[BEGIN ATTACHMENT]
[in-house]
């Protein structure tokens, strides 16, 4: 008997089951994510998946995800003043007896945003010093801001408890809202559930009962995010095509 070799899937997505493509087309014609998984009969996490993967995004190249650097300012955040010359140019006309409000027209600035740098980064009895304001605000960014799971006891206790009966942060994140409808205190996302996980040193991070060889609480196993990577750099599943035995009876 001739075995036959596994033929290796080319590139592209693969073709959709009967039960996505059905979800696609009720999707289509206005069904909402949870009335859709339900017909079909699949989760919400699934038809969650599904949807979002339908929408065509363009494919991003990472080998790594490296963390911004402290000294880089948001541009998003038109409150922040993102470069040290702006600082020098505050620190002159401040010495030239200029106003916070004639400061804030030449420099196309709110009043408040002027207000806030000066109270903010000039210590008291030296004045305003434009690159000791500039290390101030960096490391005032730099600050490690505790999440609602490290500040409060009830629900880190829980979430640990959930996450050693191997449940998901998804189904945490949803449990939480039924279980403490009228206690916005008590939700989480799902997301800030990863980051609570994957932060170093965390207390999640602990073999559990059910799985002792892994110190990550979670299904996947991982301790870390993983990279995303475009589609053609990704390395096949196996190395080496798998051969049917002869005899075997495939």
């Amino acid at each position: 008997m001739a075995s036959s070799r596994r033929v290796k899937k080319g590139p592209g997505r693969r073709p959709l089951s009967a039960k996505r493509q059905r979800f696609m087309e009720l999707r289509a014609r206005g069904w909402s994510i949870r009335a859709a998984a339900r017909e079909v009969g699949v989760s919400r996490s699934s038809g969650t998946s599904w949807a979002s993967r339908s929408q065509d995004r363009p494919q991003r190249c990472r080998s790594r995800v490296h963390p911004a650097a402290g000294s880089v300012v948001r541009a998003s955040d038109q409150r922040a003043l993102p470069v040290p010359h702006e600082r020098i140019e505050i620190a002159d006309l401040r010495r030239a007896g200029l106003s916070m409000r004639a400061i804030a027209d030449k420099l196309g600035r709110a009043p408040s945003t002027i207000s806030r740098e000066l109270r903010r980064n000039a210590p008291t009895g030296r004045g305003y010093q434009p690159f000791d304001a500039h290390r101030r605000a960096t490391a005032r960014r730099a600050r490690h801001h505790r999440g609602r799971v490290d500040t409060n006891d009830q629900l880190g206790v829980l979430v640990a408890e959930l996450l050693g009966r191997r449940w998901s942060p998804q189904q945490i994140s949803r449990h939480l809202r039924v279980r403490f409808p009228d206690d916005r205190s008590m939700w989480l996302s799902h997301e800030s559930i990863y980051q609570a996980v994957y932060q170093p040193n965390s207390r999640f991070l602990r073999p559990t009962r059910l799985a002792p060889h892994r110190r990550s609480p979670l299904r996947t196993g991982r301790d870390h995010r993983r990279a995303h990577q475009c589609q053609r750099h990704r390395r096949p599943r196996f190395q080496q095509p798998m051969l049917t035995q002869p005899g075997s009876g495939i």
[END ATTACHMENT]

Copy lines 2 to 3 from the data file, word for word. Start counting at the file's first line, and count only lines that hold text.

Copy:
């Protein structure tokens, strides 16, 4: 008997089951994510998946995800003043007896945003010093801001408890809202559930009962995010095509 070799899937997505493509087309014609998984009969996490993967995004190249650097300012955040010359140019006309409000027209600035740098980064009895304001605000960014799971006891206790009966942060994140409808205190996302996980040193991070060889609480196993990577750099599943035995009876 001739075995036959596994033929290796080319590139592209693969073709959709009967039960996505059905979800696609009720999707289509206005069904909402949870009335859709339900017909079909699949989760919400699934038809969650599904949807979002339908929408065509363009494919991003990472080998790594490296963390911004402290000294880089948001541009998003038109409150922040993102470069040290702006600082020098505050620190002159401040010495030239200029106003916070004639400061804030030449420099196309709110009043408040002027207000806030000066109270903010000039210590008291030296004045305003434009690159000791500039290390101030960096490391005032730099600050490690505790999440609602490290500040409060009830629900880190829980979430640990959930996450050693191997449940998901998804189904945490949803449990939480039924279980403490009228206690916005008590939700989480799902997301800030990863980051609570994957932060170093965390207390999640602990073999559990059910799985002792892994110190990550979670299904996947991982301790870390993983990279995303475009589609053609990704390395096949196996190395080496798998051969049917002869005899075997495939």
């Amino acid at each position: 008997m001739a075995s036959s070799r596994r033929v290796k899937k080319g590139p592209g997505r693969r073709p959709l089951s009967a039960k996505r493509q059905r979800f696609m087309e009720l999707r289509a014609r206005g069904w909402s994510i949870r009335a859709a998984a339900r017909e079909v009969g699949v989760s919400r996490s699934s038809g969650t998946s599904w949807a979002s993967r339908s929408q065509d995004r363009p494919q991003r190249c990472r080998s790594r995800v490296h963390p911004a650097a402290g000294s880089v300012v948001r541009a998003s955040d038109q409150r922040a003043l993102p470069v040290p010359h702006e600082r020098i140019e505050i620190a002159d006309l401040r010495r030239a007896g200029l106003s916070m409000r004639a400061i804030a027209d030449k420099l196309g600035r709110a009043p408040s945003t002027i207000s806030r740098e000066l109270r903010r980064n000039a210590p008291t009895g030296r004045g305003y010093q434009p690159f000791d304001a500039h290390r101030r605000a960096t490391a005032r960014r730099a600050r490690h801001h505790r999440g609602r799971v490290d500040t409060n006891d009830q629900l880190g206790v829980l979430v640990a408890e959930l996450l050693g009966r191997r449940w998901s942060p998804q189904q945490i994140s949803r449990h939480l809202r039924v279980r403490f409808p009228d206690d916005r205190s008590m939700w989480l996302s799902h997301e800030s559930i990863y980051q609570a996980v994957y932060q170093p040193n965390s207390r999640f991070l602990r073999p559990t009962r059910l799985a002792p060889h892994r110190r990550s609480p979670l299904r996947t196993g991982r301790d870390h995010r993983r990279a995303h990577q475009c589609q053609r750099h990704r390395r096949p599943r196996f190395q080496q095509p798998m051969l049917t035995q002869p005899g075997s009876g495939i």